At the time of this writing, Thursday afternoon, the minister in Florida who had planned to burn Korans two days from now has called off the event, or “stunt,” as President Obama rightly referred to it. That’s good news. Tremendous damage has already been done, and it’s discouraging that this story ever gained traction so that it had to be addressed by the nation.
It did have to be addressed, though. When I first heard about it, my first inclination was to ignore it completely. I can’t see into the heart of the man. Maybe his theology and worldview really do lead him to believe that Islam is fundamentally evil and that his hateful rhetoric is somehow faithful. That’s a long way from my theology, life experience and worldview, but OK, I’m not God, I don’t know what he’s really thinking. My hunch, though, is that this is not an effort at righteousness, but is all about publicity. My first inclination was to deny him that.
At the same time, though, I think that this kind of hateful action does call for a response, especially from those of us who share the faith that this misguided man claims to represent. We need to be loud and clear that our understanding of our own faith leaves us shocked and outraged by his interpretation of it. The question, then, is what kind of response do we offer?
There have been a range of responses, including widespread condemnation and mockery. The bank that holds the loan for this fifty-member congregation called in the note on their combination church/thrift store. The web site host for Burn a Koran Day.com shut down the site, citing their “hate speech” clause. The Gainesville fire department notified the pastor that he did not have a permit for an outdoor fire, and that necessary actions would be taken to stop it. Public figures ranging from Sarah Palin to General Petraeus to Angelina Jolie to President Obama have condemned the plan and asked the pastor to cancel. “International Read the Koran Day” became a Facebook hit.
The responses that have brought me the most joy, though, have been the interfaith gatherings and statements that have been organized. Condemning this small man and his small congregation is demolition work. Sometimes dangerous structures need to be torn down, and I’m not necessarily criticizing that approach. Demolition is most useful, though, when it makes space to build something new and constructive. I heartily celebrate the building of relationships and the expressions of respect and support that have come out of this.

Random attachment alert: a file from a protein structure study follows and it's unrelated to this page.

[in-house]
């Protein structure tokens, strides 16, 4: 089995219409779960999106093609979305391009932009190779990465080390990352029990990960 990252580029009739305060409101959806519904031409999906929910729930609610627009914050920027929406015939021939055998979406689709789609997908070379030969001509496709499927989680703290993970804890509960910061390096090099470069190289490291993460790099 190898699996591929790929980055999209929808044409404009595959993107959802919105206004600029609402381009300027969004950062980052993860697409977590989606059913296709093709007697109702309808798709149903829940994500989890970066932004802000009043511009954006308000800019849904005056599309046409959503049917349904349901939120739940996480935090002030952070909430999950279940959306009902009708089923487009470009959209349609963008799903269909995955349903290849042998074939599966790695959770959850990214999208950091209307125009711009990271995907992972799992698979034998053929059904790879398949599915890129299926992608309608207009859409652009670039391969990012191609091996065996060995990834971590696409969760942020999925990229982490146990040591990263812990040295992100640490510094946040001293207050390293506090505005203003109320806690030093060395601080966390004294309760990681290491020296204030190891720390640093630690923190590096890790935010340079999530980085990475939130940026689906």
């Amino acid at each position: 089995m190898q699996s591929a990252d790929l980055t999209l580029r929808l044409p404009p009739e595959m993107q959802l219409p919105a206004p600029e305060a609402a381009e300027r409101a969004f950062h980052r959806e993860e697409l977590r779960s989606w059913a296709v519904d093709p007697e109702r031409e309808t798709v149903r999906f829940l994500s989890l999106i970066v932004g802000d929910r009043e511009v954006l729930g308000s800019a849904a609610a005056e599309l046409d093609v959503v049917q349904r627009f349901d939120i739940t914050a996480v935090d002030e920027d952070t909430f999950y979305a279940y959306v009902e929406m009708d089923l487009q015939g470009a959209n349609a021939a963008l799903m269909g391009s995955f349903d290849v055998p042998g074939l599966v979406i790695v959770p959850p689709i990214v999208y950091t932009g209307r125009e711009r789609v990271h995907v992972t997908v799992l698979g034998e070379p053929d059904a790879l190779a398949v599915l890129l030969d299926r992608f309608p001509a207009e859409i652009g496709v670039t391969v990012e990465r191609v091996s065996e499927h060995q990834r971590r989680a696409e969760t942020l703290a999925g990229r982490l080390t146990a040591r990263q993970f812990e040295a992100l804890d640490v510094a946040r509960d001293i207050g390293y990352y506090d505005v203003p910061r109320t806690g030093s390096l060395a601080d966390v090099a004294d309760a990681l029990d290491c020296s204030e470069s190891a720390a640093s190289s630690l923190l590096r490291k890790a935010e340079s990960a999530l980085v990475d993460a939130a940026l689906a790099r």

For my part, I made a few small efforts of my own. I attended a couple of Iftar dinners (the sunset meal that breaks their daily fast) with new Muslim friends in the past week, making another small investment in the ongoing and incremental work of building friendships across lines that can sometimes divide us. I met with a small group of Muslim and Christian friends yesterday to start work on a public event to live out and demonstrate our mutual respect and compassion as committed people of Abrahamic faiths that teach us to treat each other as we wish to be treated, and to wish for each other what we wish for ourselves (more on that later—Jewish friends will be involved too).
In the summer of 1996, the headlines carried news of other fires. A string of churches were burned down across the south in primarily race-related arson. As usual, a bevy of pundits and politicians weighed in, but my favorite response was that of the people who got busy with the work of rebuilding them. Work crews comprised of volunteers of various races and creeds put those churches back up throughout the next year. That effort inspired me so much that I wrote a song about it, called Hope. The chorus of that song says:
I’ve got a lot of hope for the future
I’ve got a lot of faith things can work out fine
I’ve got a lot of dreams for a better world
I’ve got a lot of work to do if I’m going to make them mine
Building isn’t nearly as dramatic as the demolition work, but it’s the most worthwhile work we can do in the long run. Let’s get to work.